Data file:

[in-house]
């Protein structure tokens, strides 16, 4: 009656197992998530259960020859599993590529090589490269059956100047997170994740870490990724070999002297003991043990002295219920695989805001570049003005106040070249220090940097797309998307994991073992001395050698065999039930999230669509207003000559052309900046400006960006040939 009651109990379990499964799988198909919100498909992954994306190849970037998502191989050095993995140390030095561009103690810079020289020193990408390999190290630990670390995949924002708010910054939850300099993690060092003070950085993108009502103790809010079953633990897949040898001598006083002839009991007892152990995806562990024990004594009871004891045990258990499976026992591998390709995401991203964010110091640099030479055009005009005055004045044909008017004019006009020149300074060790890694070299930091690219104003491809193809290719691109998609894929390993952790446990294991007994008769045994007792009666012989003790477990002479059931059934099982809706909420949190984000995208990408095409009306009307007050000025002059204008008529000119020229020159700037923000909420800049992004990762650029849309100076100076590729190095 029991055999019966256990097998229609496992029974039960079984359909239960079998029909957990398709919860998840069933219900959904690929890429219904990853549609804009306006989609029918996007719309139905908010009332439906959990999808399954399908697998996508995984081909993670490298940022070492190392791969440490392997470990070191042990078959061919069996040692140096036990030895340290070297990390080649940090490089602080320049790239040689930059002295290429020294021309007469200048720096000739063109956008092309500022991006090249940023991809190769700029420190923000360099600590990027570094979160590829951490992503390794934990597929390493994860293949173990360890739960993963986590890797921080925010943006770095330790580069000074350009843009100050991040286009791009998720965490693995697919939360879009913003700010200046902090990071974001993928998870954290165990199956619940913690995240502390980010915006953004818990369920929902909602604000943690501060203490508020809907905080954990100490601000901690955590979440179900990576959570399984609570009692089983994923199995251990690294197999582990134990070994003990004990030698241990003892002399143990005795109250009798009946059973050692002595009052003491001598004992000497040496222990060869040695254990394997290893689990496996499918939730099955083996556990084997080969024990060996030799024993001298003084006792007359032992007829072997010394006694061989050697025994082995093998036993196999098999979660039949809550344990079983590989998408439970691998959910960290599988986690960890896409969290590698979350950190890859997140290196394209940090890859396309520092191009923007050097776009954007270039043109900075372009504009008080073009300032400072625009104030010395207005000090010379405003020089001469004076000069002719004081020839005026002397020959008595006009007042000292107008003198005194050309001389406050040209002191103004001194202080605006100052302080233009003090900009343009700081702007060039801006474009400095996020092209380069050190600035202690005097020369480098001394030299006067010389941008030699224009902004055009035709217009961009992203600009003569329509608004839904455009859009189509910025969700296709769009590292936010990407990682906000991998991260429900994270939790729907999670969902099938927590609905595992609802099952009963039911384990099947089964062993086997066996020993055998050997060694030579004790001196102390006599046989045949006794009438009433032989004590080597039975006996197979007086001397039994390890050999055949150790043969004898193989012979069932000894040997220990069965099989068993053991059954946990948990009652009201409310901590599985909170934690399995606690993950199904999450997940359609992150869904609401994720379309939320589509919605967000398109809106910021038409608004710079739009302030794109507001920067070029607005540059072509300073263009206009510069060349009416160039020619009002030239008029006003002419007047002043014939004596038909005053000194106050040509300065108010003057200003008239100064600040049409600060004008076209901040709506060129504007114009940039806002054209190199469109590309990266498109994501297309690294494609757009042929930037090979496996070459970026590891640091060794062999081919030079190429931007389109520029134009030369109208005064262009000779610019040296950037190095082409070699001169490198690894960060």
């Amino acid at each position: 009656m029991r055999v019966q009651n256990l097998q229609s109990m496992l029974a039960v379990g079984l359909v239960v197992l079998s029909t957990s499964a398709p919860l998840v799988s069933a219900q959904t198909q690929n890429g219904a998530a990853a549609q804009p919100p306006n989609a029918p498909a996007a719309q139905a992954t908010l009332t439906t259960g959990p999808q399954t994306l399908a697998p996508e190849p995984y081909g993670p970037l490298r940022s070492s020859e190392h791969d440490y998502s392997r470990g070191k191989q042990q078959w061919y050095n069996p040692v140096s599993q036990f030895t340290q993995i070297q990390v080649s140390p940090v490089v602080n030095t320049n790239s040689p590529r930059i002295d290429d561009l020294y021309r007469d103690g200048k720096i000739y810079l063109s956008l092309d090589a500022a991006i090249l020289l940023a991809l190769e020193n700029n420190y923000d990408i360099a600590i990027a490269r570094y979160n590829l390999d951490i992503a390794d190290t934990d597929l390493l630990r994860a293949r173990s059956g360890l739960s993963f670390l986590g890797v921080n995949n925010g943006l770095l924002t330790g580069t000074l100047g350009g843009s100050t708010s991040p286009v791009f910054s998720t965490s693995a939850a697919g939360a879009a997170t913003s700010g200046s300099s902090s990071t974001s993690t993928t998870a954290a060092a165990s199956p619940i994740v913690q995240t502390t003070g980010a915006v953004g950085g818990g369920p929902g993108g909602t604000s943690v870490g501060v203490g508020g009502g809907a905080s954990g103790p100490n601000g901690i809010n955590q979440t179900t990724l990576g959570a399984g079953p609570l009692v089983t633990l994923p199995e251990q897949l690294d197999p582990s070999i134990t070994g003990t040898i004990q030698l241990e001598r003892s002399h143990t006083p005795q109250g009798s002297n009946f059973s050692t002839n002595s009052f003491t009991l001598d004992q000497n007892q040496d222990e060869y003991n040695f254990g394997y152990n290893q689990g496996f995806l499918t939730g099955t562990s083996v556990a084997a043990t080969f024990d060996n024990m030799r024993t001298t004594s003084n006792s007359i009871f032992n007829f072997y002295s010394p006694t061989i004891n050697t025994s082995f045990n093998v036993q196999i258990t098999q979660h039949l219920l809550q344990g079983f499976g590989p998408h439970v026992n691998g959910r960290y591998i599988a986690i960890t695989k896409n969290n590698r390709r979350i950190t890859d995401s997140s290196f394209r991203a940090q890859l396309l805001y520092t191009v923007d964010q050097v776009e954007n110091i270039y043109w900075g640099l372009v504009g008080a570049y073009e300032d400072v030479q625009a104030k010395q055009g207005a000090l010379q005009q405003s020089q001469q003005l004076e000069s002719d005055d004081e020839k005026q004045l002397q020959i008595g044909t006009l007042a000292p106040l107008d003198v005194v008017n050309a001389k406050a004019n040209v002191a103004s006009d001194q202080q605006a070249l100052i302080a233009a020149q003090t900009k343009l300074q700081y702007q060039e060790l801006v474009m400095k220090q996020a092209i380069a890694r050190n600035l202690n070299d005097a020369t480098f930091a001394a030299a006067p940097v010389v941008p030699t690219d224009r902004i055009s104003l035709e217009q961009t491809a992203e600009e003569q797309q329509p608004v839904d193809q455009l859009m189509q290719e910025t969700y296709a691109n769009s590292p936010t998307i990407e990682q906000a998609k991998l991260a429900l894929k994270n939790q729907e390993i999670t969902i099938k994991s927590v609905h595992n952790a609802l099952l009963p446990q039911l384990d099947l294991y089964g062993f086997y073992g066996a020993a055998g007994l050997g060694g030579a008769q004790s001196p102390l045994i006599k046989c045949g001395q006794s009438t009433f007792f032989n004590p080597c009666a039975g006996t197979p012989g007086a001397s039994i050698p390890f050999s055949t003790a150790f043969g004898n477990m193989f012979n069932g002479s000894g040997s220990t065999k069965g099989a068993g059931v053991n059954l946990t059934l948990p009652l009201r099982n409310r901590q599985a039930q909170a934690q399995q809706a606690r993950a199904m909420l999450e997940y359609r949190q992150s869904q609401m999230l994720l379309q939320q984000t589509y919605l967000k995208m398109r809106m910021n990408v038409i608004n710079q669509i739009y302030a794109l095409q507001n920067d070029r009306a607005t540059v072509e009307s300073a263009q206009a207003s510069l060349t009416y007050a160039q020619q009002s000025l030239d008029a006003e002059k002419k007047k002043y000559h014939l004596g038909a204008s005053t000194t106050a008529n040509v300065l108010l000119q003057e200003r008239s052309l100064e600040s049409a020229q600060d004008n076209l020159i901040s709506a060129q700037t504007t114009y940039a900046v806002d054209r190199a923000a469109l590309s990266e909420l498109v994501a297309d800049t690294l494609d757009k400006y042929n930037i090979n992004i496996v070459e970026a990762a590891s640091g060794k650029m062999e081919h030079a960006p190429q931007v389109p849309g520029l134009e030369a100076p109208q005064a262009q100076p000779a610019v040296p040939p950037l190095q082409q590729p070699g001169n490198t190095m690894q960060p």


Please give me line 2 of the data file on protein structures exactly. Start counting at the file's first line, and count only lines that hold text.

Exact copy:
């Protein structure tokens, strides 16, 4: 009656197992998530259960020859599993590529090589490269059956100047997170994740870490990724070999002297003991043990002295219920695989805001570049003005106040070249220090940097797309998307994991073992001395050698065999039930999230669509207003000559052309900046400006960006040939 009651109990379990499964799988198909919100498909992954994306190849970037998502191989050095993995140390030095561009103690810079020289020193990408390999190290630990670390995949924002708010910054939850300099993690060092003070950085993108009502103790809010079953633990897949040898001598006083002839009991007892152990995806562990024990004594009871004891045990258990499976026992591998390709995401991203964010110091640099030479055009005009005055004045044909008017004019006009020149300074060790890694070299930091690219104003491809193809290719691109998609894929390993952790446990294991007994008769045994007792009666012989003790477990002479059931059934099982809706909420949190984000995208990408095409009306009307007050000025002059204008008529000119020229020159700037923000909420800049992004990762650029849309100076100076590729190095 029991055999019966256990097998229609496992029974039960079984359909239960079998029909957990398709919860998840069933219900959904690929890429219904990853549609804009306006989609029918996007719309139905908010009332439906959990999808399954399908697998996508995984081909993670490298940022070492190392791969440490392997470990070191042990078959061919069996040692140096036990030895340290070297990390080649940090490089602080320049790239040689930059002295290429020294021309007469200048720096000739063109956008092309500022991006090249940023991809190769700029420190923000360099600590990027570094979160590829951490992503390794934990597929390493994860293949173990360890739960993963986590890797921080925010943006770095330790580069000074350009843009100050991040286009791009998720965490693995697919939360879009913003700010200046902090990071974001993928998870954290165990199956619940913690995240502390980010915006953004818990369920929902909602604000943690501060203490508020809907905080954990100490601000901690955590979440179900990576959570399984609570009692089983994923199995251990690294197999582990134990070994003990004990030698241990003892002399143990005795109250009798009946059973050692002595009052003491001598004992000497040496222990060869040695254990394997290893689990496996499918939730099955083996556990084997080969024990060996030799024993001298003084006792007359032992007829072997010394006694061989050697025994082995093998036993196999098999979660039949809550344990079983590989998408439970691998959910960290599988986690960890896409969290590698979350950190890859997140290196394209940090890859396309520092191009923007050097776009954007270039043109900075372009504009008080073009300032400072625009104030010395207005000090010379405003020089001469004076000069002719004081020839005026002397020959008595006009007042000292107008003198005194050309001389406050040209002191103004001194202080605006100052302080233009003090900009343009700081702007060039801006474009400095996020092209380069050190600035202690005097020369480098001394030299006067010389941008030699224009902004055009035709217009961009992203600009003569329509608004839904455009859009189509910025969700296709769009590292936010990407990682906000991998991260429900994270939790729907999670969902099938927590609905595992609802099952009963039911384990099947089964062993086997066996020993055998050997060694030579004790001196102390006599046989045949006794009438009433032989004590080597039975006996197979007086001397039994390890050999055949150790043969004898193989012979069932000894040997220990069965099989068993053991059954946990948990009652009201409310901590599985909170934690399995606690993950199904999450997940359609992150869904609401994720379309939320589509919605967000398109809106910021038409608004710079739009302030794109507001920067070029607005540059072509300073263009206009510069060349009416160039020619009002030239008029006003002419007047002043014939004596038909005053000194106050040509300065108010003057200003008239100064600040049409600060004008076209901040709506060129504007114009940039806002054209190199469109590309990266498109994501297309690294494609757009042929930037090979496996070459970026590891640091060794062999081919030079190429931007389109520029134009030369109208005064262009000779610019040296950037190095082409070699001169490198690894960060």